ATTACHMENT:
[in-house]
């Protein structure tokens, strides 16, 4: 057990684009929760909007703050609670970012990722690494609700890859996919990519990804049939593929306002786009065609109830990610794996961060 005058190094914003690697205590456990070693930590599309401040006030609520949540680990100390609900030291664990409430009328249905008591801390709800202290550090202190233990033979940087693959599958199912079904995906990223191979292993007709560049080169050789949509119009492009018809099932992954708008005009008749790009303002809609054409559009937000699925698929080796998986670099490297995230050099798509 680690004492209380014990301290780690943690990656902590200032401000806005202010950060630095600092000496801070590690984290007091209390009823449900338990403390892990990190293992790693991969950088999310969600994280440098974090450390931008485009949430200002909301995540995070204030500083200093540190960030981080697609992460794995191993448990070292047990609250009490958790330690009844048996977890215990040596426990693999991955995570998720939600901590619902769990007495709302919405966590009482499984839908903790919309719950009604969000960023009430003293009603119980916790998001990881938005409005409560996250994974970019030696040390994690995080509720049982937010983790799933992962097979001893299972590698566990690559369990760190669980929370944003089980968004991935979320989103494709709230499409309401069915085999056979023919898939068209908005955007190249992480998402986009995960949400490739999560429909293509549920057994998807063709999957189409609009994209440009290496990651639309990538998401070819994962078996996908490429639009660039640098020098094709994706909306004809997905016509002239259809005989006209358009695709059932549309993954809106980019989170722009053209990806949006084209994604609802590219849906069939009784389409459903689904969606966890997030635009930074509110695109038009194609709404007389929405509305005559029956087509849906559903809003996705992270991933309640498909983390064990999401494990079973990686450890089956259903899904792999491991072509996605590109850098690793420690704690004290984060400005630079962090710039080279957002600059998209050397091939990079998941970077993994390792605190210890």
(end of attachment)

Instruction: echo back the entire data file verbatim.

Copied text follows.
[in-house]
């Protein structure tokens, strides 16, 4: 057990684009929760909007703050609670970012990722690494609700890859996919990519990804049939593929306002786009065609109830990610794996961060 005058190094914003690697205590456990070693930590599309401040006030609520949540680990100390609900030291664990409430009328249905008591801390709800202290550090202190233990033979940087693959599958199912079904995906990223191979292993007709560049080169050789949509119009492009018809099932992954708008005009008749790009303002809609054409559009937000699925698929080796998986670099490297995230050099798509 680690004492209380014990301290780690943690990656902590200032401000806005202010950060630095600092000496801070590690984290007091209390009823449900338990403390892990990190293992790693991969950088999310969600994280440098974090450390931008485009949430200002909301995540995070204030500083200093540190960030981080697609992460794995191993448990070292047990609250009490958790330690009844048996977890215990040596426990693999991955995570998720939600901590619902769990007495709302919405966590009482499984839908903790919309719950009604969000960023009430003293009603119980916790998001990881938005409005409560996250994974970019030696040390994690995080509720049982937010983790799933992962097979001893299972590698566990690559369990760190669980929370944003089980968004991935979320989103494709709230499409309401069915085999056979023919898939068209908005955007190249992480998402986009995960949400490739999560429909293509549920057994998807063709999957189409609009994209440009290496990651639309990538998401070819994962078996996908490429639009660039640098020098094709994706909306004809997905016509002239259809005989006209358009695709059932549309993954809106980019989170722009053209990806949006084209994604609802590219849906069939009784389409459903689904969606966890997030635009930074509110695109038009194609709404007389929405509305005559029956087509849906559903809003996705992270991933309640498909983390064990999401494990079973990686450890089956259903899904792999491991072509996605590109850098690793420690704690004290984060400005630079962090710039080279957002600059998209050397091939990079998941970077993994390792605190210890």